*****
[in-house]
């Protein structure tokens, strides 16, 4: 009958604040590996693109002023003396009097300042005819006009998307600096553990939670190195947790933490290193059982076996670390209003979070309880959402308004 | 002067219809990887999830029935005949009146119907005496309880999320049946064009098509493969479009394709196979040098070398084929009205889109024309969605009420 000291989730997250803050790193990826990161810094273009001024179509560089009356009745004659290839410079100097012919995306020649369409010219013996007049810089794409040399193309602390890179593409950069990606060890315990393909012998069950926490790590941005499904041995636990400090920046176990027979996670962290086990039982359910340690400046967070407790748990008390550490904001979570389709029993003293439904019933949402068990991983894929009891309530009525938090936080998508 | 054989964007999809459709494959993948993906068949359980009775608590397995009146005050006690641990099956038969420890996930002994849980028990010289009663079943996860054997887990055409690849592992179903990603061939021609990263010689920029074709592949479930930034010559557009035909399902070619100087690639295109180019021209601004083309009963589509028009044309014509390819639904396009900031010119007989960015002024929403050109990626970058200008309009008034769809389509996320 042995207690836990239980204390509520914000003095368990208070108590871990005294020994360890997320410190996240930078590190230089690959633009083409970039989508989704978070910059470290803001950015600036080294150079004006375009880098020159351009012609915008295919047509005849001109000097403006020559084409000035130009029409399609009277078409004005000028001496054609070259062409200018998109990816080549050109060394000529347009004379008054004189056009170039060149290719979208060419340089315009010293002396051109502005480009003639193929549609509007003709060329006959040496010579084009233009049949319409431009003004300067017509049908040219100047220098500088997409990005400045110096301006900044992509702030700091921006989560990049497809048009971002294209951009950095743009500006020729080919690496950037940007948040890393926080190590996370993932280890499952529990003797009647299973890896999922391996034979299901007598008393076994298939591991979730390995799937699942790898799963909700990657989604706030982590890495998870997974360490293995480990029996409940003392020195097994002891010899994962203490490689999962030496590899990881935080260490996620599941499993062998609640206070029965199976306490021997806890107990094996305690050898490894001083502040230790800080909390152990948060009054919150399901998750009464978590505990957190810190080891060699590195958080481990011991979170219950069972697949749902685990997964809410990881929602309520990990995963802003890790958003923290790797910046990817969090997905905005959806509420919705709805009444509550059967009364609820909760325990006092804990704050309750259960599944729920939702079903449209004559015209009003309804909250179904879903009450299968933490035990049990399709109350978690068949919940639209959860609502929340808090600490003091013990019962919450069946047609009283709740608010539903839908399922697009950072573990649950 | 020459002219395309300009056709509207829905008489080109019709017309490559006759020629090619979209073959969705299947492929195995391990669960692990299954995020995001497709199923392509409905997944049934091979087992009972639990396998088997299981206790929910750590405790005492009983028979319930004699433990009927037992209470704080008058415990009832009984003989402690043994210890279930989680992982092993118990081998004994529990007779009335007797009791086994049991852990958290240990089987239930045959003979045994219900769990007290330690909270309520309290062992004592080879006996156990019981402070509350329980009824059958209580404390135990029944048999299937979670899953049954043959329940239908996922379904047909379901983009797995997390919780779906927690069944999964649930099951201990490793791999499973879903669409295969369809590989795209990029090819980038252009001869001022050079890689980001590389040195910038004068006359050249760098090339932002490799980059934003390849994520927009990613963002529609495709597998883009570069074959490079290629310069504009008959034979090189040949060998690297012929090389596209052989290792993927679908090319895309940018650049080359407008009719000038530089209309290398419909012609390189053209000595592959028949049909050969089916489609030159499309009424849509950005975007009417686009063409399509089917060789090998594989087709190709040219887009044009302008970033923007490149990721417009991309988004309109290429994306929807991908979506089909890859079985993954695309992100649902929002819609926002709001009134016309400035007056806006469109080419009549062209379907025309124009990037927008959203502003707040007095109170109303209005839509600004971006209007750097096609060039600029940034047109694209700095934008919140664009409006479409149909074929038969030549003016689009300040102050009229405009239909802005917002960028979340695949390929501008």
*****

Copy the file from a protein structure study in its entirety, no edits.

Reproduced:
[in-house]
């Protein structure tokens, strides 16, 4: 009958604040590996693109002023003396009097300042005819006009998307600096553990939670190195947790933490290193059982076996670390209003979070309880959402308004 | 002067219809990887999830029935005949009146119907005496309880999320049946064009098509493969479009394709196979040098070398084929009205889109024309969605009420 000291989730997250803050790193990826990161810094273009001024179509560089009356009745004659290839410079100097012919995306020649369409010219013996007049810089794409040399193309602390890179593409950069990606060890315990393909012998069950926490790590941005499904041995636990400090920046176990027979996670962290086990039982359910340690400046967070407790748990008390550490904001979570389709029993003293439904019933949402068990991983894929009891309530009525938090936080998508 | 054989964007999809459709494959993948993906068949359980009775608590397995009146005050006690641990099956038969420890996930002994849980028990010289009663079943996860054997887990055409690849592992179903990603061939021609990263010689920029074709592949479930930034010559557009035909399902070619100087690639295109180019021209601004083309009963589509028009044309014509390819639904396009900031010119007989960015002024929403050109990626970058200008309009008034769809389509996320 042995207690836990239980204390509520914000003095368990208070108590871990005294020994360890997320410190996240930078590190230089690959633009083409970039989508989704978070910059470290803001950015600036080294150079004006375009880098020159351009012609915008295919047509005849001109000097403006020559084409000035130009029409399609009277078409004005000028001496054609070259062409200018998109990816080549050109060394000529347009004379008054004189056009170039060149290719979208060419340089315009010293002396051109502005480009003639193929549609509007003709060329006959040496010579084009233009049949319409431009003004300067017509049908040219100047220098500088997409990005400045110096301006900044992509702030700091921006989560990049497809048009971002294209951009950095743009500006020729080919690496950037940007948040890393926080190590996370993932280890499952529990003797009647299973890896999922391996034979299901007598008393076994298939591991979730390995799937699942790898799963909700990657989604706030982590890495998870997974360490293995480990029996409940003392020195097994002891010899994962203490490689999962030496590899990881935080260490996620599941499993062998609640206070029965199976306490021997806890107990094996305690050898490894001083502040230790800080909390152990948060009054919150399901998750009464978590505990957190810190080891060699590195958080481990011991979170219950069972697949749902685990997964809410990881929602309520990990995963802003890790958003923290790797910046990817969090997905905005959806509420919705709805009444509550059967009364609820909760325990006092804990704050309750259960599944729920939702079903449209004559015209009003309804909250179904879903009450299968933490035990049990399709109350978690068949919940639209959860609502929340808090600490003091013990019962919450069946047609009283709740608010539903839908399922697009950072573990649950 | 020459002219395309300009056709509207829905008489080109019709017309490559006759020629090619979209073959969705299947492929195995391990669960692990299954995020995001497709199923392509409905997944049934091979087992009972639990396998088997299981206790929910750590405790005492009983028979319930004699433990009927037992209470704080008058415990009832009984003989402690043994210890279930989680992982092993118990081998004994529990007779009335007797009791086994049991852990958290240990089987239930045959003979045994219900769990007290330690909270309520309290062992004592080879006996156990019981402070509350329980009824059958209580404390135990029944048999299937979670899953049954043959329940239908996922379904047909379901983009797995997390919780779906927690069944999964649930099951201990490793791999499973879903669409295969369809590989795209990029090819980038252009001869001022050079890689980001590389040195910038004068006359050249760098090339932002490799980059934003390849994520927009990613963002529609495709597998883009570069074959490079290629310069504009008959034979090189040949060998690297012929090389596209052989290792993927679908090319895309940018650049080359407008009719000038530089209309290398419909012609390189053209000595592959028949049909050969089916489609030159499309009424849509950005975007009417686009063409399509089917060789090998594989087709190709040219887009044009302008970033923007490149990721417009991309988004309109290429994306929807991908979506089909890859079985993954695309992100649902929002819609926002709001009134016309400035007056806006469109080419009549062209379907025309124009990037927008959203502003707040007095109170109303209005839509600004971006209007750097096609060039600029940034047109694209700095934008919140664009409006479409149909074929038969030549003016689009300040102050009229405009239909802005917002960028979340695949390929501008």